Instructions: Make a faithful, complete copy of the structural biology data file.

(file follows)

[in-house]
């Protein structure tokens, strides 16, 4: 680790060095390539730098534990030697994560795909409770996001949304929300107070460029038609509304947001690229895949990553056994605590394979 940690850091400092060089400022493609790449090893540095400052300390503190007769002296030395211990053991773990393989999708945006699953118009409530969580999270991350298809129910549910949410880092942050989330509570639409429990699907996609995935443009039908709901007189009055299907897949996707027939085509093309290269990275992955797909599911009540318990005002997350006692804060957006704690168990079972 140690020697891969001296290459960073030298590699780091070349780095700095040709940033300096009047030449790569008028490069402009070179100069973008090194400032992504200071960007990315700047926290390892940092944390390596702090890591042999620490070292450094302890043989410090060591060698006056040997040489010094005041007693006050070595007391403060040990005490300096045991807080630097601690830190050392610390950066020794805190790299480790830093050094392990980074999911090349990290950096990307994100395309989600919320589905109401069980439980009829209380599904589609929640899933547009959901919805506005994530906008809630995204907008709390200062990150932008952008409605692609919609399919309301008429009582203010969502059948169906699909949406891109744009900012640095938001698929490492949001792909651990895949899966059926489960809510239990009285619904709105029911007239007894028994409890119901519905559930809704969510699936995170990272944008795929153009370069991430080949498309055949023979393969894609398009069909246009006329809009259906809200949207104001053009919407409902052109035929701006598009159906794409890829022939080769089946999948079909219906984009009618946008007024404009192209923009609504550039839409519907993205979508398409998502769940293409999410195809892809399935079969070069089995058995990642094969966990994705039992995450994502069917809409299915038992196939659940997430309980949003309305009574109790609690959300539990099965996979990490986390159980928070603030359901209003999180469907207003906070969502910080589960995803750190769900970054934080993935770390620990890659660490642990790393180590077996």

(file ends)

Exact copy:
[in-house]
């Protein structure tokens, strides 16, 4: 680790060095390539730098534990030697994560795909409770996001949304929300107070460029038609509304947001690229895949990553056994605590394979 940690850091400092060089400022493609790449090893540095400052300390503190007769002296030395211990053991773990393989999708945006699953118009409530969580999270991350298809129910549910949410880092942050989330509570639409429990699907996609995935443009039908709901007189009055299907897949996707027939085509093309290269990275992955797909599911009540318990005002997350006692804060957006704690168990079972 140690020697891969001296290459960073030298590699780091070349780095700095040709940033300096009047030449790569008028490069402009070179100069973008090194400032992504200071960007990315700047926290390892940092944390390596702090890591042999620490070292450094302890043989410090060591060698006056040997040489010094005041007693006050070595007391403060040990005490300096045991807080630097601690830190050392610390950066020794805190790299480790830093050094392990980074999911090349990290950096990307994100395309989600919320589905109401069980439980009829209380599904589609929640899933547009959901919805506005994530906008809630995204907008709390200062990150932008952008409605692609919609399919309301008429009582203010969502059948169906699909949406891109744009900012640095938001698929490492949001792909651990895949899966059926489960809510239990009285619904709105029911007239007894028994409890119901519905559930809704969510699936995170990272944008795929153009370069991430080949498309055949023979393969894609398009069909246009006329809009259906809200949207104001053009919407409902052109035929701006598009159906794409890829022939080769089946999948079909219906984009009618946008007024404009192209923009609504550039839409519907993205979508398409998502769940293409999410195809892809399935079969070069089995058995990642094969966990994705039992995450994502069917809409299915038992196939659940997430309980949003309305009574109790609690959300539990099965996979990490986390159980928070603030359901209003999180469907207003906070969502910080589960995803750190769900970054934080993935770390620990890659660490642990790393180590077996």